It also plays another important role. Through projects and events such as Digital ACE, it provides guidance on online safety and security for children - supporting their aspirations, and empowering them to learn, discover and importantly to be safe in our amazing digital world. Helping children understand how to stay safe and secure online is vital.
Given the great work that the Digital Greenhouse does, I am very pleased that last month the Committee for Economic Development agreed its plan for the next three years of funding, which was supported by the Policy & Resources Committee.
A big part of the Digital Greenhouse's future is support from industry.
Last month we confirmed the further development of the Digital Greenhouse with Barclays Guernsey, bringing the very successful Eagles Lab programme to the Island. Building on the growth of their 14 UK sites, this exciting new partnership will be a test-bed for Eagles Lab's new model of broadening delivery by working with Government.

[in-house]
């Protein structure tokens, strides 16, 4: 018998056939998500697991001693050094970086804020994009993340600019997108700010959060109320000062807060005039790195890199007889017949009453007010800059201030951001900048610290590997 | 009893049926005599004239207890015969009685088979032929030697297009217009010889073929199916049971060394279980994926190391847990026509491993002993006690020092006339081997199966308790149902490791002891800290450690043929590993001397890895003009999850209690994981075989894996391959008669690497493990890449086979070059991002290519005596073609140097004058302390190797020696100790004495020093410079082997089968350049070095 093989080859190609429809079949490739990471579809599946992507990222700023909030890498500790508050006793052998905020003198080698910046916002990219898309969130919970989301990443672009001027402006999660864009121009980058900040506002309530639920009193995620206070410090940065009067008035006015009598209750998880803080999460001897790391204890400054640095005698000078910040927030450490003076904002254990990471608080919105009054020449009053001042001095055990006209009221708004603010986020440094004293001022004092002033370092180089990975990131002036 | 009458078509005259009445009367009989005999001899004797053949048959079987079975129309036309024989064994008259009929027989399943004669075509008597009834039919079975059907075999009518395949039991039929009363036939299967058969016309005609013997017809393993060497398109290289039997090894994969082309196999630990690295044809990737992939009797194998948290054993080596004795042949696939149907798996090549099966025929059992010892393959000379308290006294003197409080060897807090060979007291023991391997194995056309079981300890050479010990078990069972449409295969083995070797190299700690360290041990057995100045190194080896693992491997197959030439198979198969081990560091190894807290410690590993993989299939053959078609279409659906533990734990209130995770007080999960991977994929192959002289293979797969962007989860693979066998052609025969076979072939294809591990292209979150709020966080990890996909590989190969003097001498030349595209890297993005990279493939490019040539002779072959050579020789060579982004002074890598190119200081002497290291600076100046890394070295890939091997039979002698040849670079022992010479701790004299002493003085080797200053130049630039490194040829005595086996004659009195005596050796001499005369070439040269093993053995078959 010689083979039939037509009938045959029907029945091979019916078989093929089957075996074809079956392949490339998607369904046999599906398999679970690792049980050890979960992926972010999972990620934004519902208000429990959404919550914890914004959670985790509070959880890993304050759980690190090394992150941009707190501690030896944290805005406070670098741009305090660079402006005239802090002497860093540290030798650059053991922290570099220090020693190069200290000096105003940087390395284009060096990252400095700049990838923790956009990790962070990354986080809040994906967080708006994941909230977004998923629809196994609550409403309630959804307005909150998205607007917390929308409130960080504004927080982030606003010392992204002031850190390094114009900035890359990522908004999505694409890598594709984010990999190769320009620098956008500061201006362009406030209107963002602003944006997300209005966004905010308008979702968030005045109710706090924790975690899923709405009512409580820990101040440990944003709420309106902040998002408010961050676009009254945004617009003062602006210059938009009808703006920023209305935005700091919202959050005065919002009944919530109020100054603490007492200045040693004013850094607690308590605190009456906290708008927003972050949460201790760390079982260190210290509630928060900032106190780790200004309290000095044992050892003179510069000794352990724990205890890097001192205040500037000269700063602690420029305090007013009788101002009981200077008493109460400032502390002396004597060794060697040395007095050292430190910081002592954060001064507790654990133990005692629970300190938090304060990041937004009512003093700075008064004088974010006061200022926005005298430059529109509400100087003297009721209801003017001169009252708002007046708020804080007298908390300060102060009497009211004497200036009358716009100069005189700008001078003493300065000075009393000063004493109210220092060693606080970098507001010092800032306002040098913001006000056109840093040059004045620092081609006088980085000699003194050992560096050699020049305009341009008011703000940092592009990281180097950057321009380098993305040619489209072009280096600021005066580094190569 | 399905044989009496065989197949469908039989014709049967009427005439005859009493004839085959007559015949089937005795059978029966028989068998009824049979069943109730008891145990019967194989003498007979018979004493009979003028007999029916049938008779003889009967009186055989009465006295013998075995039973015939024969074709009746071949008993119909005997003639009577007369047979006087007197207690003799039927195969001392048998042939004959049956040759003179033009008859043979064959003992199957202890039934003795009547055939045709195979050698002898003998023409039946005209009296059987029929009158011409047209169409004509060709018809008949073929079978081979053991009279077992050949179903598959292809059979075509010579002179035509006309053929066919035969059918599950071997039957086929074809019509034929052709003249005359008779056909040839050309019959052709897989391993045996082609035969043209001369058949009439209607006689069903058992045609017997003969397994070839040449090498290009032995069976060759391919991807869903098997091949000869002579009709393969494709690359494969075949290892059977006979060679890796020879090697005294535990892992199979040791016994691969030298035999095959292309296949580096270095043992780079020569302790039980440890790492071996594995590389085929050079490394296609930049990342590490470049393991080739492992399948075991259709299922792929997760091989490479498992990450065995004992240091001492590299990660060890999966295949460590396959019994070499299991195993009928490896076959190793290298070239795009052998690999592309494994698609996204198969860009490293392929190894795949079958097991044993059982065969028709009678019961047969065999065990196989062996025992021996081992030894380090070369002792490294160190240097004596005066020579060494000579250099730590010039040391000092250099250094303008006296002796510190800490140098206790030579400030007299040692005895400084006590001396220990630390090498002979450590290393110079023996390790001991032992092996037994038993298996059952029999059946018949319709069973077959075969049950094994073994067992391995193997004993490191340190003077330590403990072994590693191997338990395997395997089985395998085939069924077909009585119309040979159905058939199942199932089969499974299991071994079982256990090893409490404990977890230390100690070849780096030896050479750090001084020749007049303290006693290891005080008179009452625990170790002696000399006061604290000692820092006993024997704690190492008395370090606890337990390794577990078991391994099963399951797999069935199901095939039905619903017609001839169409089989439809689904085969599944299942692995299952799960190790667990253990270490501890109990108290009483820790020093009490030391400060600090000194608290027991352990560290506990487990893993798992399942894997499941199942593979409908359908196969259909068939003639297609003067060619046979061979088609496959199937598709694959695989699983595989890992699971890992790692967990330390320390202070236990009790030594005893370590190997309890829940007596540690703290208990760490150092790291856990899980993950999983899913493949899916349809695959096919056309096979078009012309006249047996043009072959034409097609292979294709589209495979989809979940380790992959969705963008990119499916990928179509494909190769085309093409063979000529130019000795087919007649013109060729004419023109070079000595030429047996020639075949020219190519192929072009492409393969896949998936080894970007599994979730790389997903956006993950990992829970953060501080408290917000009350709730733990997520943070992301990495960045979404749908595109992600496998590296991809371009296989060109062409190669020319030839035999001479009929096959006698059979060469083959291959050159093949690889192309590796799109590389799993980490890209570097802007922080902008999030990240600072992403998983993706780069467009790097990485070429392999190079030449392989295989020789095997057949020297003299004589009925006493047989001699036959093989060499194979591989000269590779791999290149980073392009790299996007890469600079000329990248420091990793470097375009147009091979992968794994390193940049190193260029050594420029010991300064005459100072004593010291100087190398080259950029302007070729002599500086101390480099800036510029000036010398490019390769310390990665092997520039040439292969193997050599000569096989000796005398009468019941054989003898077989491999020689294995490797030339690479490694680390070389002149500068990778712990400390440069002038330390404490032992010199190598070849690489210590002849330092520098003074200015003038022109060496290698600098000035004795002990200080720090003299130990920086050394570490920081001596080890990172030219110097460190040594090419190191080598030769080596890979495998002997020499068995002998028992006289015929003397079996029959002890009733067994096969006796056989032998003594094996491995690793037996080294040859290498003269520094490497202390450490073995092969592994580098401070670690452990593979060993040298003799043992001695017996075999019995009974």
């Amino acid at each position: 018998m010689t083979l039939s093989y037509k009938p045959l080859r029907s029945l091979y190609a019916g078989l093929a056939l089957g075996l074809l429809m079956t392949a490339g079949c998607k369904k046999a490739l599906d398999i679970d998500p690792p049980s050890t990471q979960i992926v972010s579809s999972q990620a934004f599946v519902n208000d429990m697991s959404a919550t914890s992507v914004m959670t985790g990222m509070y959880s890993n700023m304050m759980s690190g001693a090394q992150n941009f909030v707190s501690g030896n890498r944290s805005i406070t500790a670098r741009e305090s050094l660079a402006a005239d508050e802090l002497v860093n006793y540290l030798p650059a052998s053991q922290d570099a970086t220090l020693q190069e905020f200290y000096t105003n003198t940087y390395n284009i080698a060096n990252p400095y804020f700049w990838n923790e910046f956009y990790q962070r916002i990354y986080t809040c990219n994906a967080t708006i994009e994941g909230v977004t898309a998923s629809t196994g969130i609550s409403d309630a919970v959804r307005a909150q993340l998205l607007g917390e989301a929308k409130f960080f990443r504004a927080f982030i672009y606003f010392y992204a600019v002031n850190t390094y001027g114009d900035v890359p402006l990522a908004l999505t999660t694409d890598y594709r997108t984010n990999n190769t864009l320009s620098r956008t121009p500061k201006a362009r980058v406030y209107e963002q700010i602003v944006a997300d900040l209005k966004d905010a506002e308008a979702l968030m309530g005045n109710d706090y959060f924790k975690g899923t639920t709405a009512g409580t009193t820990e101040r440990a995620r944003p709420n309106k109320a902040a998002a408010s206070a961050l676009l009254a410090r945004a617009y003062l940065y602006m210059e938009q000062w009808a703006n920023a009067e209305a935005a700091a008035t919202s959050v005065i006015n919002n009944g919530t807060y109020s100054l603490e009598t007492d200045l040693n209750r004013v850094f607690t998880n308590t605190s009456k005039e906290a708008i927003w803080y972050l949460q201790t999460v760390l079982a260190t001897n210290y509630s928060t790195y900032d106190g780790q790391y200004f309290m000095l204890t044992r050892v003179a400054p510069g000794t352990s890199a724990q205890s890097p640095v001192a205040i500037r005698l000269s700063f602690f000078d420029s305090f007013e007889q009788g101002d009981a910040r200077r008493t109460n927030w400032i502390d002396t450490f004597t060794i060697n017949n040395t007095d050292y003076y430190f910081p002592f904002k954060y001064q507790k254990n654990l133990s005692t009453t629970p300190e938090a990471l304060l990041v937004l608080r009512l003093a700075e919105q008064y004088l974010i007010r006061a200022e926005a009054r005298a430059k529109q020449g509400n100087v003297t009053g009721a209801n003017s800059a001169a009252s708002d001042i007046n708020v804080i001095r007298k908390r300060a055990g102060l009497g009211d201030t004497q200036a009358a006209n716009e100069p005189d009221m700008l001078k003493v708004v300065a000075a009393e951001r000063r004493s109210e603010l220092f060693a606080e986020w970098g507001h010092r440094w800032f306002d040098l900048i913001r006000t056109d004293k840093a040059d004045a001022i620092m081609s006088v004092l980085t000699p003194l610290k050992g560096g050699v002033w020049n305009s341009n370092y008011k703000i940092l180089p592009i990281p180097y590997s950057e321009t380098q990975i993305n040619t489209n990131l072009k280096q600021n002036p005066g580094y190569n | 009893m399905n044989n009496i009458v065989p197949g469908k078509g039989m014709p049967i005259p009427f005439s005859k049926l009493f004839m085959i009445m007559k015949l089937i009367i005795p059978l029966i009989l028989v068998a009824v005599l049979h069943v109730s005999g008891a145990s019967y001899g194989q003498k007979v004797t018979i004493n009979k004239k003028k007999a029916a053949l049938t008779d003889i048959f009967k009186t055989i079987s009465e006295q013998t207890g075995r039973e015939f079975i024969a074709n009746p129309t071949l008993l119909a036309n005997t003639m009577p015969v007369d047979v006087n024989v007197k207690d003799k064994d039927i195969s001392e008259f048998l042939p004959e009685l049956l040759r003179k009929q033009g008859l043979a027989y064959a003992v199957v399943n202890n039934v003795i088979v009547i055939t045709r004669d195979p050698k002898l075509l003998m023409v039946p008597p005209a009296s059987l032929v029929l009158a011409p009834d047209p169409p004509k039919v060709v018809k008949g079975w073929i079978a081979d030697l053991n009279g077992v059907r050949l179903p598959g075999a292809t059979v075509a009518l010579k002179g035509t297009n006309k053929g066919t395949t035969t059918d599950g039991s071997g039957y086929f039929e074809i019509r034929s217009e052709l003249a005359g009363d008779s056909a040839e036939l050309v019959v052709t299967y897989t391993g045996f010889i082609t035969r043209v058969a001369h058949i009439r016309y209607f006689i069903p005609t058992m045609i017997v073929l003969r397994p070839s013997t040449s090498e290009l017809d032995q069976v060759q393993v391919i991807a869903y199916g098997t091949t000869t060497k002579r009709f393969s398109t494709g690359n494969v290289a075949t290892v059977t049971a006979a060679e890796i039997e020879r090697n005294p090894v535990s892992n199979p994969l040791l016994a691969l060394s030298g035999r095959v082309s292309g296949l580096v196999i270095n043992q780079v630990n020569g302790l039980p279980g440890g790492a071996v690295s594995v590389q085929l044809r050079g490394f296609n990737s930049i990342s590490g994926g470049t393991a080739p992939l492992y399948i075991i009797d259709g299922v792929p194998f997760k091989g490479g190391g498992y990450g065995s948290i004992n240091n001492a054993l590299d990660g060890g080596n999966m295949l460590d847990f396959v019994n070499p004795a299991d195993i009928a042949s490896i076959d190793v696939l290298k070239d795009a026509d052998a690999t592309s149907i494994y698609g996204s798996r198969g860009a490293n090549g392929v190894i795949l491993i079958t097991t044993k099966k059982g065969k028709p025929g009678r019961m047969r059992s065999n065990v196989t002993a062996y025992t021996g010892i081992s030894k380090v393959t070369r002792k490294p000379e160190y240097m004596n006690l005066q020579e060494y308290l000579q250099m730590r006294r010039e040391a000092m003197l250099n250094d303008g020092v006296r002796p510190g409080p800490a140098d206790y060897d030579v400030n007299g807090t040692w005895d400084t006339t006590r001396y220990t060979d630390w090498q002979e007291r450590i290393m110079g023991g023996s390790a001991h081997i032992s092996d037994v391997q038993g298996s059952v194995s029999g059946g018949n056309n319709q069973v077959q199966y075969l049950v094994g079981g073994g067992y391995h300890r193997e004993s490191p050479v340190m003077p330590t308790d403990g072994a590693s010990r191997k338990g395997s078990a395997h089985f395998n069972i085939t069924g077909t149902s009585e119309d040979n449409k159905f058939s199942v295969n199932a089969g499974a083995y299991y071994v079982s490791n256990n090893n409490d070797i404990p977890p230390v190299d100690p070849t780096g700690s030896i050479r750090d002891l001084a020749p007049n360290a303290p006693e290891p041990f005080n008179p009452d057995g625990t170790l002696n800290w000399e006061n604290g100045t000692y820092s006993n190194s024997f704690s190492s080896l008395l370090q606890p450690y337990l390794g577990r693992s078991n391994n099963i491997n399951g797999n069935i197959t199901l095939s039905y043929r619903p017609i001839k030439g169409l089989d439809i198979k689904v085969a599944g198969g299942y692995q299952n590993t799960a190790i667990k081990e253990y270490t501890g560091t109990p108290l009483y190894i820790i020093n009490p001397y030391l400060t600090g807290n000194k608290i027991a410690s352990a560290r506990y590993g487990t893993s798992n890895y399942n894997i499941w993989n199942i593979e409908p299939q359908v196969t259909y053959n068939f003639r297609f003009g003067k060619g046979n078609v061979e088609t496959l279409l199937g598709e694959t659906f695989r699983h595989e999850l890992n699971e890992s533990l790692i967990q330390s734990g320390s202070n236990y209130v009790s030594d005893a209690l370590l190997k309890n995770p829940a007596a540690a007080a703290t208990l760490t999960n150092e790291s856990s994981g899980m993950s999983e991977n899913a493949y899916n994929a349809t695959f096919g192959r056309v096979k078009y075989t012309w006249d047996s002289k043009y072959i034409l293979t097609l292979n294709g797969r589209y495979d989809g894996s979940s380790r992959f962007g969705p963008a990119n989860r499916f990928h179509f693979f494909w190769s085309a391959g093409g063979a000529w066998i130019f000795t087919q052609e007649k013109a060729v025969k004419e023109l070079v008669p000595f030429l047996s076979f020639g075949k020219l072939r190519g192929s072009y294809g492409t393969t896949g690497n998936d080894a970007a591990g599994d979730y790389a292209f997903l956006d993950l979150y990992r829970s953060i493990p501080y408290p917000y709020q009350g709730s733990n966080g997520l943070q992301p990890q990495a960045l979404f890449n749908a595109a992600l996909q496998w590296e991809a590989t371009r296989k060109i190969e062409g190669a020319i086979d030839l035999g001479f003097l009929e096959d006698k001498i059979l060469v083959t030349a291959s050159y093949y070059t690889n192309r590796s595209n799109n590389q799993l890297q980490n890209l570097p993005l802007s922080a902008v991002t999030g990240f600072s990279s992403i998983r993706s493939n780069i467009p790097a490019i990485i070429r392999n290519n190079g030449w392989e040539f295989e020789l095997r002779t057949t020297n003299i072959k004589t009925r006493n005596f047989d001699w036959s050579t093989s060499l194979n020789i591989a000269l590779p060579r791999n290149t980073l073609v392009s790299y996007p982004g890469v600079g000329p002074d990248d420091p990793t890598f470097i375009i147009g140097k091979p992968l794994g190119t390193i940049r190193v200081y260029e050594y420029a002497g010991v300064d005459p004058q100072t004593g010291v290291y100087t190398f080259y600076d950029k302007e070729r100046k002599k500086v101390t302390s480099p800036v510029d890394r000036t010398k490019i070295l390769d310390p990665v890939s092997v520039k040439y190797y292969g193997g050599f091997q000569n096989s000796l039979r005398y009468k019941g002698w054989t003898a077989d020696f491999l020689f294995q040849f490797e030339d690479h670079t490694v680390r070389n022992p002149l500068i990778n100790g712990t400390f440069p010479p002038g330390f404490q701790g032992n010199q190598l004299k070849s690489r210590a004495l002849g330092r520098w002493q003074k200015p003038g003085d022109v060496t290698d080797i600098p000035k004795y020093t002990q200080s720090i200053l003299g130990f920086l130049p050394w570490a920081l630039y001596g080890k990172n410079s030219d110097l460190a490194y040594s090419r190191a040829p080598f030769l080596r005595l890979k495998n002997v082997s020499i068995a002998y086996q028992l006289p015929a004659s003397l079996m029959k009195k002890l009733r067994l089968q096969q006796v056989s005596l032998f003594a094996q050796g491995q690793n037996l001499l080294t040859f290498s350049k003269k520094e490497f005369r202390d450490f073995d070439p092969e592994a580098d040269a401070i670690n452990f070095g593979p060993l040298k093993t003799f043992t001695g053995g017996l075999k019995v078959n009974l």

To Barclays, and to all of our sponsors and partners - thank you.
Sometimes, of course, businesses needs specific skills, and specific people. And usually, they need them now.
So to ensure you can do that, the Committee for Economic Development has worked closely with the Committee for Home Affairs to ensure that the population management processes now positively reflects specialist digital positions, enabling straightforward off-island recruitment. Tech specialists have been very positive about the process.
Over the past 12 months then, the States has made significant progress in implementing the Digital Framework. This has been a truly partnership approach, across government, and working with business.
It will remain a priority as our economy and community meet the challenges of the future.